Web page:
REVIEW: The Couple Next Door

REVIEW: The Couple Next Door

The Couple Next Door (2016)  is Shari Lapena’s first foray into the thriller genre and it is a winner. Anne and Marco Conti are good friends with their next-door neighbors, Cynthia and Graham. A dinner party planned for Cynthia’s house is in jeopardy because the Conti’s babysitter called off. Marco talks his wife into leaving the six-month old home alone, provided they check on her every 30 minutes. Anne is reluctant, but agrees. All is well until they decide to go home around 1:00 am and find the front door ajar and the baby gone.

by · 11/20/2017 · Comments are Disabled · Features, Reviews
HISTORY: Debutante balls

HISTORY: Debutante balls

S.C. Encyclopedia  |  The debutante ball as a rite of passage for young girls probably evolved from a seventeenth-century European custom in which aristocratic families presented their daughters at court to help them find suitable husbands. While a debutante may be presented to South Carolina society at an individual ball, tea dance, or other party given by her parents, the social events that accompany the debutante season across the state usually revolve around the official debutante balls held by organizations created specifically for that purpose.

by · 11/20/2017 · Comments are Disabled · Features, S.C. Encyclopedia
Medals of Honor awarded by the three branches of the U.S. military.  Left to right are the Army, Coast Guard/Navy/Marine Corps, and Air Force. (Source: Wikipedia.)

S.C. ENCYCLOPEDIA:  S.C. Medal of Honor recipients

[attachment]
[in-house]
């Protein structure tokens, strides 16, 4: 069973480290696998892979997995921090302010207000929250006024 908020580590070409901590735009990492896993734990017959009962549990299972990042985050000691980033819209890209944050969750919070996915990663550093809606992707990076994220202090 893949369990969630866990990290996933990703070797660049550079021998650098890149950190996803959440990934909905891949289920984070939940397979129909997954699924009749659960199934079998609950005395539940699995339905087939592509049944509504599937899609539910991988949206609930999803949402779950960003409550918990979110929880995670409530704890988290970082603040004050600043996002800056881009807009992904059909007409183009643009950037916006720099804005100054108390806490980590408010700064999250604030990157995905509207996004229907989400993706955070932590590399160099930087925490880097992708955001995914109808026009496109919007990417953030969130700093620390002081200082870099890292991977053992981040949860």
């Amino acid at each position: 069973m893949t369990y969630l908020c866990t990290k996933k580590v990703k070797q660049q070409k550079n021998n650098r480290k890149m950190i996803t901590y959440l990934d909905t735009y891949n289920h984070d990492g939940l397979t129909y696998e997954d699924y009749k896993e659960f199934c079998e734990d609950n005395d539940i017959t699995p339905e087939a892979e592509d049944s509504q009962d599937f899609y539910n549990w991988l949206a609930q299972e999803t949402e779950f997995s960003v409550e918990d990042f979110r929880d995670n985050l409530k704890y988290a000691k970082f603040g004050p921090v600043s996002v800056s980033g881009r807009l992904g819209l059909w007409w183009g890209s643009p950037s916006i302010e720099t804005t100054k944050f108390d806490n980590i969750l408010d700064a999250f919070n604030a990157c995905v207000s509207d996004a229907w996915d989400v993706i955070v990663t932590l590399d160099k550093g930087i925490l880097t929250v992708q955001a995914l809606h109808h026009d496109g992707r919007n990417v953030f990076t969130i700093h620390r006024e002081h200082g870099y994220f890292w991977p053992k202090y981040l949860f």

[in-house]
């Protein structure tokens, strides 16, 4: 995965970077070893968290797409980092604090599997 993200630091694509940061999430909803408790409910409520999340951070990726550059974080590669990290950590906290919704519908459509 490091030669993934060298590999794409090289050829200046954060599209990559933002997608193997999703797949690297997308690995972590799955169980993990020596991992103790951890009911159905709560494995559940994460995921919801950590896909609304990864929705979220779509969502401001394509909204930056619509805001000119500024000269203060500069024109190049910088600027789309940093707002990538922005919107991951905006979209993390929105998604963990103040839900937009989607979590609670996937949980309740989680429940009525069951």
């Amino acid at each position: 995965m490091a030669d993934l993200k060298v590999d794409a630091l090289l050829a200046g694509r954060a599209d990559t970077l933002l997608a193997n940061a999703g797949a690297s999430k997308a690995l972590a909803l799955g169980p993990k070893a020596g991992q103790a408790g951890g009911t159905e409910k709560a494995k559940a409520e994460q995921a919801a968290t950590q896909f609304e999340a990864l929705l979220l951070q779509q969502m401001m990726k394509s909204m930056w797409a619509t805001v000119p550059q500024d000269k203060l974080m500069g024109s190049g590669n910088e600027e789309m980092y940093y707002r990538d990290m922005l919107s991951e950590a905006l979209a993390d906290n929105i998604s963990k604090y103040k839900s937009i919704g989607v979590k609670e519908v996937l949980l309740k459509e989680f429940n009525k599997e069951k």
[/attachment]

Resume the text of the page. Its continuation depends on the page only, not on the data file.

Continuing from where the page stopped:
S.C. Encyclopedia  |  Approved by the United States Congress in 1862, the Medal of Honor is America’s highest award for military valor. Thirty native South Carolinians have been awarded the medal for “conspicuous gallantry and intrepidity” above that of their comrades in arms. On rare occasions the Medal of Honor has been awarded for individual exploits taking place in peacetime. Among them is Shipfitter First Class George Huber Wheeler of Charleston, who received the award for extraordinary heroism during a fire at Coquimbo, Chile, on January 20, 1909.

The first South Carolinian to receive the award during military action was Ernest A. Garlington of Newberry, who earned the honor for “distinguished gallantry” against the Sioux Indians at the Battle of Wounded Knee on December 29, 1890. Early in the following century, naval surgeon Middleton Stuart Elliott of Beaufort and Commander William A. Moffett of Charleston each received the decoration during hostilities against Mexican forces at Vera Cruz in April 1914.

by · 11/13/2017 · Comments are Disabled · Features, S.C. Encyclopedia
PALMETTO POEM: It’s the Journey That Counts

PALMETTO POEM: It’s the Journey That Counts

Standing at the cockpit door, you told me,
Let’s go. Let’s sail beyond
How far beyond, I asked as we glided through the harbor.
Rusty boats at anchor, lines tightening like a noose.

Remember when the storm smacked us into a trough
and we jibed? You threw the tiller over and I
yanked at the mainsail.
I didn’t know it would be so hard….

by · 11/06/2017 · Comments are Disabled · Features, Palmetto Poem